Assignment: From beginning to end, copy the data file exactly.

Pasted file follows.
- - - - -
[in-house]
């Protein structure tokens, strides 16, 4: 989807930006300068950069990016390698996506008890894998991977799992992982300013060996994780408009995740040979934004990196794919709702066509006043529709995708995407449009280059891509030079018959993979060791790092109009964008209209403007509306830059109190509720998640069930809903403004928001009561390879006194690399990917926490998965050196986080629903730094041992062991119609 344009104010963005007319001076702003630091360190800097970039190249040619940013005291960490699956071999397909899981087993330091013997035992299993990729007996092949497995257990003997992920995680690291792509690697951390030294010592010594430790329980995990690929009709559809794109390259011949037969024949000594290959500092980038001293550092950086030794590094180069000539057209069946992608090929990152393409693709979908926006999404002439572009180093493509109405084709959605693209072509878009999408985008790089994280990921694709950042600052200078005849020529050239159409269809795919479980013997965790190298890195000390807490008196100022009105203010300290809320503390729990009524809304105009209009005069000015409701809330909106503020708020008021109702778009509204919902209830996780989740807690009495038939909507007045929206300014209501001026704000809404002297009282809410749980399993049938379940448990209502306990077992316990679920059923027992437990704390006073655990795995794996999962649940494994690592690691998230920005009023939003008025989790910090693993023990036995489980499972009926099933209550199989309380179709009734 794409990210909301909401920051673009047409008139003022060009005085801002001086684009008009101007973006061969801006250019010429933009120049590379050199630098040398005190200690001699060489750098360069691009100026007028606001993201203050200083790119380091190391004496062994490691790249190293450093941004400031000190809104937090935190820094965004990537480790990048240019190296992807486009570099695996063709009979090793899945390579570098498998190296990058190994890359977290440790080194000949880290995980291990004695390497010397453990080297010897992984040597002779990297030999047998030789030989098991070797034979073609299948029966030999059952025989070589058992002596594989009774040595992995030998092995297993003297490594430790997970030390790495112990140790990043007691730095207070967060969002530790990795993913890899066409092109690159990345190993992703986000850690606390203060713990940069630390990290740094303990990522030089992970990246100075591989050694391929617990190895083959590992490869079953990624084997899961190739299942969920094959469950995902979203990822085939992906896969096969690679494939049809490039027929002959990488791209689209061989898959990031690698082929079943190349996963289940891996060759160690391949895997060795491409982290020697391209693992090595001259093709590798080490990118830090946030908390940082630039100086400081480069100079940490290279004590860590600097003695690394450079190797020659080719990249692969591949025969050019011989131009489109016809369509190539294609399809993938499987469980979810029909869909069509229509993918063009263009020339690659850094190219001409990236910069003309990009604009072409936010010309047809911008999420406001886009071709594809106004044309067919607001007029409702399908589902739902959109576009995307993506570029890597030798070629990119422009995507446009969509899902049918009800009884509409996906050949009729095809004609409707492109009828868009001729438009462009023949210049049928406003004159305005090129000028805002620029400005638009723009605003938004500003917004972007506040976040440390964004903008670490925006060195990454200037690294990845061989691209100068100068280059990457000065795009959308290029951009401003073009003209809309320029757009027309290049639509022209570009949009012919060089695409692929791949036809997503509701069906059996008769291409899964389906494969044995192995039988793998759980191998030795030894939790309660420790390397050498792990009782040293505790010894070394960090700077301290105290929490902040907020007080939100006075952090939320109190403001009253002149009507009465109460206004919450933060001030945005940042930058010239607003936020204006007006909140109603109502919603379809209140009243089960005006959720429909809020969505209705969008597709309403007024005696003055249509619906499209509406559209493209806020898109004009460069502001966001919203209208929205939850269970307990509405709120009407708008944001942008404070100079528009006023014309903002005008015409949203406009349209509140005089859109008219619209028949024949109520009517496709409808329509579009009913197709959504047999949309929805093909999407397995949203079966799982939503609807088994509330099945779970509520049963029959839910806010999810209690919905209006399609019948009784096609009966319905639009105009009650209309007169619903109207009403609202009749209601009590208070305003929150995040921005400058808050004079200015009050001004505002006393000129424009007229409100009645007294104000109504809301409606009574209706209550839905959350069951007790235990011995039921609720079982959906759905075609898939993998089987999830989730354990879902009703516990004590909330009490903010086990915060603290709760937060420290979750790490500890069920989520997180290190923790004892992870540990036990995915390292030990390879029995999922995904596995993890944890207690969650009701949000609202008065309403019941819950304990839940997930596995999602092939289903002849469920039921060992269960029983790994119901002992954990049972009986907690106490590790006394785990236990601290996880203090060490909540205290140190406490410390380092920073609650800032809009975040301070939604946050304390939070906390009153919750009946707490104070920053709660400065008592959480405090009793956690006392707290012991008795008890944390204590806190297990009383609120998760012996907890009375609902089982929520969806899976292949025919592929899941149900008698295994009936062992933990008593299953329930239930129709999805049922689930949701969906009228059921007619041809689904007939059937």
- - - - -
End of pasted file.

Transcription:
[in-house]
């Protein structure tokens, strides 16, 4: 989807930006300068950069990016390698996506008890894998991977799992992982300013060996994780408009995740040979934004990196794919709702066509006043529709995708995407449009280059891509030079018959993979060791790092109009964008209209403007509306830059109190509720998640069930809903403004928001009561390879006194690399990917926490998965050196986080629903730094041992062991119609 344009104010963005007319001076702003630091360190800097970039190249040619940013005291960490699956071999397909899981087993330091013997035992299993990729007996092949497995257990003997992920995680690291792509690697951390030294010592010594430790329980995990690929009709559809794109390259011949037969024949000594290959500092980038001293550092950086030794590094180069000539057209069946992608090929990152393409693709979908926006999404002439572009180093493509109405084709959605693209072509878009999408985008790089994280990921694709950042600052200078005849020529050239159409269809795919479980013997965790190298890195000390807490008196100022009105203010300290809320503390729990009524809304105009209009005069000015409701809330909106503020708020008021109702778009509204919902209830996780989740807690009495038939909507007045929206300014209501001026704000809404002297009282809410749980399993049938379940448990209502306990077992316990679920059923027992437990704390006073655990795995794996999962649940494994690592690691998230920005009023939003008025989790910090693993023990036995489980499972009926099933209550199989309380179709009734 794409990210909301909401920051673009047409008139003022060009005085801002001086684009008009101007973006061969801006250019010429933009120049590379050199630098040398005190200690001699060489750098360069691009100026007028606001993201203050200083790119380091190391004496062994490691790249190293450093941004400031000190809104937090935190820094965004990537480790990048240019190296992807486009570099695996063709009979090793899945390579570098498998190296990058190994890359977290440790080194000949880290995980291990004695390497010397453990080297010897992984040597002779990297030999047998030789030989098991070797034979073609299948029966030999059952025989070589058992002596594989009774040595992995030998092995297993003297490594430790997970030390790495112990140790990043007691730095207070967060969002530790990795993913890899066409092109690159990345190993992703986000850690606390203060713990940069630390990290740094303990990522030089992970990246100075591989050694391929617990190895083959590992490869079953990624084997899961190739299942969920094959469950995902979203990822085939992906896969096969690679494939049809490039027929002959990488791209689209061989898959990031690698082929079943190349996963289940891996060759160690391949895997060795491409982290020697391209693992090595001259093709590798080490990118830090946030908390940082630039100086400081480069100079940490290279004590860590600097003695690394450079190797020659080719990249692969591949025969050019011989131009489109016809369509190539294609399809993938499987469980979810029909869909069509229509993918063009263009020339690659850094190219001409990236910069003309990009604009072409936010010309047809911008999420406001886009071709594809106004044309067919607001007029409702399908589902739902959109576009995307993506570029890597030798070629990119422009995507446009969509899902049918009800009884509409996906050949009729095809004609409707492109009828868009001729438009462009023949210049049928406003004159305005090129000028805002620029400005638009723009605003938004500003917004972007506040976040440390964004903008670490925006060195990454200037690294990845061989691209100068100068280059990457000065795009959308290029951009401003073009003209809309320029757009027309290049639509022209570009949009012919060089695409692929791949036809997503509701069906059996008769291409899964389906494969044995192995039988793998759980191998030795030894939790309660420790390397050498792990009782040293505790010894070394960090700077301290105290929490902040907020007080939100006075952090939320109190403001009253002149009507009465109460206004919450933060001030945005940042930058010239607003936020204006007006909140109603109502919603379809209140009243089960005006959720429909809020969505209705969008597709309403007024005696003055249509619906499209509406559209493209806020898109004009460069502001966001919203209208929205939850269970307990509405709120009407708008944001942008404070100079528009006023014309903002005008015409949203406009349209509140005089859109008219619209028949024949109520009517496709409808329509579009009913197709959504047999949309929805093909999407397995949203079966799982939503609807088994509330099945779970509520049963029959839910806010999810209690919905209006399609019948009784096609009966319905639009105009009650209309007169619903109207009403609202009749209601009590208070305003929150995040921005400058808050004079200015009050001004505002006393000129424009007229409100009645007294104000109504809301409606009574209706209550839905959350069951007790235990011995039921609720079982959906759905075609898939993998089987999830989730354990879902009703516990004590909330009490903010086990915060603290709760937060420290979750790490500890069920989520997180290190923790004892992870540990036990995915390292030990390879029995999922995904596995993890944890207690969650009701949000609202008065309403019941819950304990839940997930596995999602092939289903002849469920039921060992269960029983790994119901002992954990049972009986907690106490590790006394785990236990601290996880203090060490909540205290140190406490410390380092920073609650800032809009975040301070939604946050304390939070906390009153919750009946707490104070920053709660400065008592959480405090009793956690006392707290012991008795008890944390204590806190297990009383609120998760012996907890009375609902089982929520969806899976292949025919592929899941149900008698295994009936062992933990008593299953329930239930129709999805049922689930949701969906009228059921007619041809689904007939059937």